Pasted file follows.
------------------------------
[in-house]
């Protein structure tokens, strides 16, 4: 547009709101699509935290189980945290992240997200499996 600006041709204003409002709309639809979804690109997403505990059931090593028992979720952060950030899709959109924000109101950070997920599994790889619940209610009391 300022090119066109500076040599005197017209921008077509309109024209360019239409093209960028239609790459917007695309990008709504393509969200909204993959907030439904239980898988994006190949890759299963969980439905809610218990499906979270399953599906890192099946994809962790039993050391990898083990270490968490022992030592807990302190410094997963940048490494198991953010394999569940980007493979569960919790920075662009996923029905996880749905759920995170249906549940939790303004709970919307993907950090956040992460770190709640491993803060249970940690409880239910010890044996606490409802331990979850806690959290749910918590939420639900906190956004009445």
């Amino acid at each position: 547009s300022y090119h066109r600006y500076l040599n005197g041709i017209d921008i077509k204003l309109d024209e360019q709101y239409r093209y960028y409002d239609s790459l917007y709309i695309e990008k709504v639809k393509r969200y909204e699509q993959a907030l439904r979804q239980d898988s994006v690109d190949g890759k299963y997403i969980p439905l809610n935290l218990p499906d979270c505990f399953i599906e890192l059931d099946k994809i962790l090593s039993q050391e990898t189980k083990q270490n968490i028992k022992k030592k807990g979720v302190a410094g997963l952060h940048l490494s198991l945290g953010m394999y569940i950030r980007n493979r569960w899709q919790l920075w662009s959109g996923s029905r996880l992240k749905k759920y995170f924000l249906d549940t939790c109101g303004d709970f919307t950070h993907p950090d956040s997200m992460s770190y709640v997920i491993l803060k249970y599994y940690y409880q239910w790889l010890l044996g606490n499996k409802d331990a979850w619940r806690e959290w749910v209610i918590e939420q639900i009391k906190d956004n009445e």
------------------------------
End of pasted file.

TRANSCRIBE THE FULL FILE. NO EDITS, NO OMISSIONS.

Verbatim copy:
[in-house]
């Protein structure tokens, strides 16, 4: 547009709101699509935290189980945290992240997200499996 600006041709204003409002709309639809979804690109997403505990059931090593028992979720952060950030899709959109924000109101950070997920599994790889619940209610009391 300022090119066109500076040599005197017209921008077509309109024209360019239409093209960028239609790459917007695309990008709504393509969200909204993959907030439904239980898988994006190949890759299963969980439905809610218990499906979270399953599906890192099946994809962790039993050391990898083990270490968490022992030592807990302190410094997963940048490494198991953010394999569940980007493979569960919790920075662009996923029905996880749905759920995170249906549940939790303004709970919307993907950090956040992460770190709640491993803060249970940690409880239910010890044996606490409802331990979850806690959290749910918590939420639900906190956004009445």
């Amino acid at each position: 547009s300022y090119h066109r600006y500076l040599n005197g041709i017209d921008i077509k204003l309109d024209e360019q709101y239409r093209y960028y409002d239609s790459l917007y709309i695309e990008k709504v639809k393509r969200y909204e699509q993959a907030l439904r979804q239980d898988s994006v690109d190949g890759k299963y997403i969980p439905l809610n935290l218990p499906d979270c505990f399953i599906e890192l059931d099946k994809i962790l090593s039993q050391e990898t189980k083990q270490n968490i028992k022992k030592k807990g979720v302190a410094g997963l952060h940048l490494s198991l945290g953010m394999y569940i950030r980007n493979r569960w899709q919790l920075w662009s959109g996923s029905r996880l992240k749905k759920y995170f924000l249906d549940t939790c109101g303004d709970f919307t950070h993907p950090d956040s997200m992460s770190y709640v997920i491993l803060k249970y599994y940690y409880q239910w790889l010890l044996g606490n499996k409802d331990a979850w619940r806690e959290w749910v209610i918590e939420q639900i009391k906190d956004n009445e």